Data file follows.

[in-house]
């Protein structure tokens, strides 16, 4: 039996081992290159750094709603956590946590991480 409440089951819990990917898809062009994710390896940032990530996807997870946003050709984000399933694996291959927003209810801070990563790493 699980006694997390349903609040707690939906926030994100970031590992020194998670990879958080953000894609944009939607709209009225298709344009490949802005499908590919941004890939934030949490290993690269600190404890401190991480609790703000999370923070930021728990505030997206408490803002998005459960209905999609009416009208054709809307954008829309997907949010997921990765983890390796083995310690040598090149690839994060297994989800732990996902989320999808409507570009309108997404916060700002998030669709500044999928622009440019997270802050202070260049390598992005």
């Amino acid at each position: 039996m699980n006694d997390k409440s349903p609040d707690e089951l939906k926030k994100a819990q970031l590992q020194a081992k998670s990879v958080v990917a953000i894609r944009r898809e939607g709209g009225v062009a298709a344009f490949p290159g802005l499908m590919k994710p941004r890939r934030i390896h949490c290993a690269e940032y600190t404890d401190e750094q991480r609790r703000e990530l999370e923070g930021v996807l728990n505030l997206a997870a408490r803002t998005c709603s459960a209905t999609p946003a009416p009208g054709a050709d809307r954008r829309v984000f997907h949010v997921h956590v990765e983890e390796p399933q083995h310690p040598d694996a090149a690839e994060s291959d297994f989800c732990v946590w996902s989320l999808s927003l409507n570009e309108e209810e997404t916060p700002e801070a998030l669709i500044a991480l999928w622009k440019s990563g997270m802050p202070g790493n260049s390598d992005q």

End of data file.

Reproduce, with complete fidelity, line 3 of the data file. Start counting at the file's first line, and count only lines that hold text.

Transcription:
């Amino acid at each position: 039996m699980n006694d997390k409440s349903p609040d707690e089951l939906k926030k994100a819990q970031l590992q020194a081992k998670s990879v958080v990917a953000i894609r944009r898809e939607g709209g009225v062009a298709a344009f490949p290159g802005l499908m590919k994710p941004r890939r934030i390896h949490c290993a690269e940032y600190t404890d401190e750094q991480r609790r703000e990530l999370e923070g930021v996807l728990n505030l997206a997870a408490r803002t998005c709603s459960a209905t999609p946003a009416p009208g054709a050709d809307r954008r829309v984000f997907h949010v997921h956590v990765e983890e390796p399933q083995h310690p040598d694996a090149a690839e994060s291959d297994f989800c732990v946590w996902s989320l999808s927003l409507n570009e309108e209810e997404t916060p700002e801070a998030l669709i500044a991480l999928w622009k440019s990563g997270m802050p202070g790493n260049s390598d992005q």